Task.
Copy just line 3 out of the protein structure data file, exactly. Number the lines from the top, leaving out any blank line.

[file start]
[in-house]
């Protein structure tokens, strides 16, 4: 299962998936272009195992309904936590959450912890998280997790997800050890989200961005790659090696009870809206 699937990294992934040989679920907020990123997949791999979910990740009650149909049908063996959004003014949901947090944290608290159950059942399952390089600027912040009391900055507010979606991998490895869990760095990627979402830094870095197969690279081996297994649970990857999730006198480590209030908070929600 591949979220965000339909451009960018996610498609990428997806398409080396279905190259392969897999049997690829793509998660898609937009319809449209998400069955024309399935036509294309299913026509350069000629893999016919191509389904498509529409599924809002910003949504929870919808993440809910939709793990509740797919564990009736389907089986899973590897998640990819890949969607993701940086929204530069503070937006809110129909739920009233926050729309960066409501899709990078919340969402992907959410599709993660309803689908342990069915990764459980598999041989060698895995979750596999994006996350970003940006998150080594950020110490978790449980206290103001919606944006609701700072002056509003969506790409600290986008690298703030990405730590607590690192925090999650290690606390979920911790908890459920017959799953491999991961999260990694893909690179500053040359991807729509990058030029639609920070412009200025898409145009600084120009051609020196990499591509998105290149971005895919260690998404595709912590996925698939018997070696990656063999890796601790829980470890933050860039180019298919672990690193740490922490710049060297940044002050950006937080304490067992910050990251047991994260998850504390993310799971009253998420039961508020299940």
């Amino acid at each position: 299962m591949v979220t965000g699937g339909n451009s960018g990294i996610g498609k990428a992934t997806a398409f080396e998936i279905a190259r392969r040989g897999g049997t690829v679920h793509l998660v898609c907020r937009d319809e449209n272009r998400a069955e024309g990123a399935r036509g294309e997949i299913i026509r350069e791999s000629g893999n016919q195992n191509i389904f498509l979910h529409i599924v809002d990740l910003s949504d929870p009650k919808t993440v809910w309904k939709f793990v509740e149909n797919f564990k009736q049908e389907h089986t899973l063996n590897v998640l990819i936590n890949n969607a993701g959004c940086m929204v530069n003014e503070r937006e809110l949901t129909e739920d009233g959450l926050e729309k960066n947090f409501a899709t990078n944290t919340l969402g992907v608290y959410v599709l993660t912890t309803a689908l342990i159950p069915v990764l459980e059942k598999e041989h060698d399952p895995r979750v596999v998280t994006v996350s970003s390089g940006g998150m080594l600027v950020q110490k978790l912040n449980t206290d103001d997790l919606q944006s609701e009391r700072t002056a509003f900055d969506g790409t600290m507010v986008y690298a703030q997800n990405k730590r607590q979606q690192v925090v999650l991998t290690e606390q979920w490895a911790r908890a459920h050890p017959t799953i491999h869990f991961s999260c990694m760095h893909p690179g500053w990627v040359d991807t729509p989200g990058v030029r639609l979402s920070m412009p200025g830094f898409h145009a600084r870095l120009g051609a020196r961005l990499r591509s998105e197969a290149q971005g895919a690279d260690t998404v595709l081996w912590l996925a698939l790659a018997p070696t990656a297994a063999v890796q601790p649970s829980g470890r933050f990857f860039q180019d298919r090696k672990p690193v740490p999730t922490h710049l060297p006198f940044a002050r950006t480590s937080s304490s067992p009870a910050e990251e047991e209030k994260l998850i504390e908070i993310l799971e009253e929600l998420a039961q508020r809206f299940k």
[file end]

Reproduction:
């Amino acid at each position: 299962m591949v979220t965000g699937g339909n451009s960018g990294i996610g498609k990428a992934t997806a398409f080396e998936i279905a190259r392969r040989g897999g049997t690829v679920h793509l998660v898609c907020r937009d319809e449209n272009r998400a069955e024309g990123a399935r036509g294309e997949i299913i026509r350069e791999s000629g893999n016919q195992n191509i389904f498509l979910h529409i599924v809002d990740l910003s949504d929870p009650k919808t993440v809910w309904k939709f793990v509740e149909n797919f564990k009736q049908e389907h089986t899973l063996n590897v998640l990819i936590n890949n969607a993701g959004c940086m929204v530069n003014e503070r937006e809110l949901t129909e739920d009233g959450l926050e729309k960066n947090f409501a899709t990078n944290t919340l969402g992907v608290y959410v599709l993660t912890t309803a689908l342990i159950p069915v990764l459980e059942k598999e041989h060698d399952p895995r979750v596999v998280t994006v996350s970003s390089g940006g998150m080594l600027v950020q110490k978790l912040n449980t206290d103001d997790l919606q944006s609701e009391r700072t002056a509003f900055d969506g790409t600290m507010v986008y690298a703030q997800n990405k730590r607590q979606q690192v925090v999650l991998t290690e606390q979920w490895a911790r908890a459920h050890p017959t799953i491999h869990f991961s999260c990694m760095h893909p690179g500053w990627v040359d991807t729509p989200g990058v030029r639609l979402s920070m412009p200025g830094f898409h145009a600084r870095l120009g051609a020196r961005l990499r591509s998105e197969a290149q971005g895919a690279d260690t998404v595709l081996w912590l996925a698939l790659a018997p070696t990656a297994a063999v890796q601790p649970s829980g470890r933050f990857f860039q180019d298919r090696k672990p690193v740490p999730t922490h710049l060297p006198f940044a002050r950006t480590s937080s304490s067992p009870a910050e990251e047991e209030k994260l998850i504390e908070i993310l799971e009253e929600l998420a039961q508020r809206f299940k």